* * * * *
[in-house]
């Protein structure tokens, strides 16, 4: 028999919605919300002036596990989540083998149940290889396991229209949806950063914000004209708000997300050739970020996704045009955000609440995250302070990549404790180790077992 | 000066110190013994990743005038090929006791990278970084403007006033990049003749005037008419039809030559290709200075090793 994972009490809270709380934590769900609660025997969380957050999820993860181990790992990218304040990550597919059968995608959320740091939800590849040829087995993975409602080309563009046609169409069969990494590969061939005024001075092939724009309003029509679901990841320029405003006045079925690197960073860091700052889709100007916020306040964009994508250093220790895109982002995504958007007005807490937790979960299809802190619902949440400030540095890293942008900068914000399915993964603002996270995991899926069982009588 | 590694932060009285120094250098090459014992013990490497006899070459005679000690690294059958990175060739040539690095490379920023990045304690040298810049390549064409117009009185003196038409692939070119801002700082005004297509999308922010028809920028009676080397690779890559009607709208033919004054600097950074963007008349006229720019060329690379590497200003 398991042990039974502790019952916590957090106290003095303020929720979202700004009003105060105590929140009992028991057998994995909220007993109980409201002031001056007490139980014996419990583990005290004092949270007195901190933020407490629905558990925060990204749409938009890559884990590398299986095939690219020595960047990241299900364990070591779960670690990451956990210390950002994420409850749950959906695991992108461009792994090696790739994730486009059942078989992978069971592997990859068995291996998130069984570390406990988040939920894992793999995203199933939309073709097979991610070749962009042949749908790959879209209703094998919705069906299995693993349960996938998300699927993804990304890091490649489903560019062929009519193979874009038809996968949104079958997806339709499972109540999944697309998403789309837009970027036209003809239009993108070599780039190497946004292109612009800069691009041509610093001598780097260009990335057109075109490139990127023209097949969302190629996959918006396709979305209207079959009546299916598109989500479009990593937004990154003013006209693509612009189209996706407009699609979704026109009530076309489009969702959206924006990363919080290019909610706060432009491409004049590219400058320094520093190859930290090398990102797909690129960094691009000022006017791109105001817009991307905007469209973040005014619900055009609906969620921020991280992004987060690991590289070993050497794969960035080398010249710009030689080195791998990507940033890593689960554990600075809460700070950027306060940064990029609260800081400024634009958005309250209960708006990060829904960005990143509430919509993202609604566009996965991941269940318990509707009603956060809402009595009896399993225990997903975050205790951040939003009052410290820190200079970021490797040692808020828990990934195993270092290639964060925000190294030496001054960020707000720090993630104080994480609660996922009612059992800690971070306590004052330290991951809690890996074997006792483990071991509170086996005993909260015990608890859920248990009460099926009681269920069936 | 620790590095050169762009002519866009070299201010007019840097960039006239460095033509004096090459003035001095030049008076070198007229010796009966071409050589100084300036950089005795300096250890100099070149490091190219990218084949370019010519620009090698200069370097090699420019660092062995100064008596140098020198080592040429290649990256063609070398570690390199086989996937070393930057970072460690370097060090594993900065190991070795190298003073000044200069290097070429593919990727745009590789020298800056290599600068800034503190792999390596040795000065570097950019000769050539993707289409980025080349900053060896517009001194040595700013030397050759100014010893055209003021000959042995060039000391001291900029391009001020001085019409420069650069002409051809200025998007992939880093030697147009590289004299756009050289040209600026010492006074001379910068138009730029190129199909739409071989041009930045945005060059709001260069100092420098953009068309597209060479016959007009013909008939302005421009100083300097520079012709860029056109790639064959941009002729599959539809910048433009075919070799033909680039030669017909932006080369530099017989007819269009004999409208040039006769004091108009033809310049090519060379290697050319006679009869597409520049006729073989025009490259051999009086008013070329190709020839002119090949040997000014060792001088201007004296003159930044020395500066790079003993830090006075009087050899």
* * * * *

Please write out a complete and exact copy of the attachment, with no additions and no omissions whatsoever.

[in-house]
């Protein structure tokens, strides 16, 4: 028999919605919300002036596990989540083998149940290889396991229209949806950063914000004209708000997300050739970020996704045009955000609440995250302070990549404790180790077992 | 000066110190013994990743005038090929006791990278970084403007006033990049003749005037008419039809030559290709200075090793 994972009490809270709380934590769900609660025997969380957050999820993860181990790992990218304040990550597919059968995608959320740091939800590849040829087995993975409602080309563009046609169409069969990494590969061939005024001075092939724009309003029509679901990841320029405003006045079925690197960073860091700052889709100007916020306040964009994508250093220790895109982002995504958007007005807490937790979960299809802190619902949440400030540095890293942008900068914000399915993964603002996270995991899926069982009588 | 590694932060009285120094250098090459014992013990490497006899070459005679000690690294059958990175060739040539690095490379920023990045304690040298810049390549064409117009009185003196038409692939070119801002700082005004297509999308922010028809920028009676080397690779890559009607709208033919004054600097950074963007008349006229720019060329690379590497200003 398991042990039974502790019952916590957090106290003095303020929720979202700004009003105060105590929140009992028991057998994995909220007993109980409201002031001056007490139980014996419990583990005290004092949270007195901190933020407490629905558990925060990204749409938009890559884990590398299986095939690219020595960047990241299900364990070591779960670690990451956990210390950002994420409850749950959906695991992108461009792994090696790739994730486009059942078989992978069971592997990859068995291996998130069984570390406990988040939920894992793999995203199933939309073709097979991610070749962009042949749908790959879209209703094998919705069906299995693993349960996938998300699927993804990304890091490649489903560019062929009519193979874009038809996968949104079958997806339709499972109540999944697309998403789309837009970027036209003809239009993108070599780039190497946004292109612009800069691009041509610093001598780097260009990335057109075109490139990127023209097949969302190629996959918006396709979305209207079959009546299916598109989500479009990593937004990154003013006209693509612009189209996706407009699609979704026109009530076309489009969702959206924006990363919080290019909610706060432009491409004049590219400058320094520093190859930290090398990102797909690129960094691009000022006017791109105001817009991307905007469209973040005014619900055009609906969620921020991280992004987060690991590289070993050497794969960035080398010249710009030689080195791998990507940033890593689960554990600075809460700070950027306060940064990029609260800081400024634009958005309250209960708006990060829904960005990143509430919509993202609604566009996965991941269940318990509707009603956060809402009595009896399993225990997903975050205790951040939003009052410290820190200079970021490797040692808020828990990934195993270092290639964060925000190294030496001054960020707000720090993630104080994480609660996922009612059992800690971070306590004052330290991951809690890996074997006792483990071991509170086996005993909260015990608890859920248990009460099926009681269920069936 | 620790590095050169762009002519866009070299201010007019840097960039006239460095033509004096090459003035001095030049008076070198007229010796009966071409050589100084300036950089005795300096250890100099070149490091190219990218084949370019010519620009090698200069370097090699420019660092062995100064008596140098020198080592040429290649990256063609070398570690390199086989996937070393930057970072460690370097060090594993900065190991070795190298003073000044200069290097070429593919990727745009590789020298800056290599600068800034503190792999390596040795000065570097950019000769050539993707289409980025080349900053060896517009001194040595700013030397050759100014010893055209003021000959042995060039000391001291900029391009001020001085019409420069650069002409051809200025998007992939880093030697147009590289004299756009050289040209600026010492006074001379910068138009730029190129199909739409071989041009930045945005060059709001260069100092420098953009068309597209060479016959007009013909008939302005421009100083300097520079012709860029056109790639064959941009002729599959539809910048433009075919070799033909680039030669017909932006080369530099017989007819269009004999409208040039006769004091108009033809310049090519060379290697050319006679009869597409520049006729073989025009490259051999009086008013070329190709020839002119090949040997000014060792001088201007004296003159930044020395500066790079003993830090006075009087050899």